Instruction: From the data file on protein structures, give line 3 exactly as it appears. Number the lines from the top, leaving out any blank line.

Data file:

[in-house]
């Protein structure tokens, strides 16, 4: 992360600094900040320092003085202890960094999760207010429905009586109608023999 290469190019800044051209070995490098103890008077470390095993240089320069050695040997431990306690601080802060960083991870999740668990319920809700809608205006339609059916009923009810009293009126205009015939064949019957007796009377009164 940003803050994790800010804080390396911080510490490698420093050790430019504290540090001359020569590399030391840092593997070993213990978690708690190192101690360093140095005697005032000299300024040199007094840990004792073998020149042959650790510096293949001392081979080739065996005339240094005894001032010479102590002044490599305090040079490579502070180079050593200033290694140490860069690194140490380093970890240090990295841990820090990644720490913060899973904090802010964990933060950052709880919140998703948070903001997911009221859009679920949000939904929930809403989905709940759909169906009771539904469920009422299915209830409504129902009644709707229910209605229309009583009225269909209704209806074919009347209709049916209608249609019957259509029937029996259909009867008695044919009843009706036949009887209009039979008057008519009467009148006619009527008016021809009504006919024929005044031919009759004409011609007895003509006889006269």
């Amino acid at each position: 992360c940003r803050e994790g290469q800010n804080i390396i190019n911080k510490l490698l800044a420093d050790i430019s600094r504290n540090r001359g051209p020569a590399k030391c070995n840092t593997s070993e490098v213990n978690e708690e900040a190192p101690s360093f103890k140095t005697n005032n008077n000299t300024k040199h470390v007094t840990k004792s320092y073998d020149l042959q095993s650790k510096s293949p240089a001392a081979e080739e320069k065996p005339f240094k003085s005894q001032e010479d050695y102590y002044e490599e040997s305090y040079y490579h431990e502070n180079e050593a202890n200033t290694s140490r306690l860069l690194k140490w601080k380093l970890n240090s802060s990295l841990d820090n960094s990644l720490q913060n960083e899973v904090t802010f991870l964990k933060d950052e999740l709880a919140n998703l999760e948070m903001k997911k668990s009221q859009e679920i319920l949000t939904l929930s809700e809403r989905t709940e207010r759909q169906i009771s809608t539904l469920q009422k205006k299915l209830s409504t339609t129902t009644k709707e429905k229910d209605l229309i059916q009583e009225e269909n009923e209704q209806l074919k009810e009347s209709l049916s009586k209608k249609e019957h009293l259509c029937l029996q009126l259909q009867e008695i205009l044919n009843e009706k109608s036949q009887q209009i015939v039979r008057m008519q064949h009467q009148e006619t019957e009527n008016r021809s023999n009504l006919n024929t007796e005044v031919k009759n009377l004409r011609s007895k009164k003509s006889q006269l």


């Amino acid at each position: 992360c940003r803050e994790g290469q800010n804080i390396i190019n911080k510490l490698l800044a420093d050790i430019s600094r504290n540090r001359g051209p020569a590399k030391c070995n840092t593997s070993e490098v213990n978690e708690e900040a190192p101690s360093f103890k140095t005697n005032n008077n000299t300024k040199h470390v007094t840990k004792s320092y073998d020149l042959q095993s650790k510096s293949p240089a001392a081979e080739e320069k065996p005339f240094k003085s005894q001032e010479d050695y102590y002044e490599e040997s305090y040079y490579h431990e502070n180079e050593a202890n200033t290694s140490r306690l860069l690194k140490w601080k380093l970890n240090s802060s990295l841990d820090n960094s990644l720490q913060n960083e899973v904090t802010f991870l964990k933060d950052e999740l709880a919140n998703l999760e948070m903001k997911k668990s009221q859009e679920i319920l949000t939904l929930s809700e809403r989905t709940e207010r759909q169906i009771s809608t539904l469920q009422k205006k299915l209830s409504t339609t129902t009644k709707e429905k229910d209605l229309i059916q009583e009225e269909n009923e209704q209806l074919k009810e009347s209709l049916s009586k209608k249609e019957h009293l259509c029937l029996q009126l259909q009867e008695i205009l044919n009843e009706k109608s036949q009887q209009i015939v039979r008057m008519q064949h009467q009148e006619t019957e009527n008016r021809s023999n009504l006919n024929t007796e005044v031919k009759n009377l004409r011609s007895k009164k003509s006889q006269l």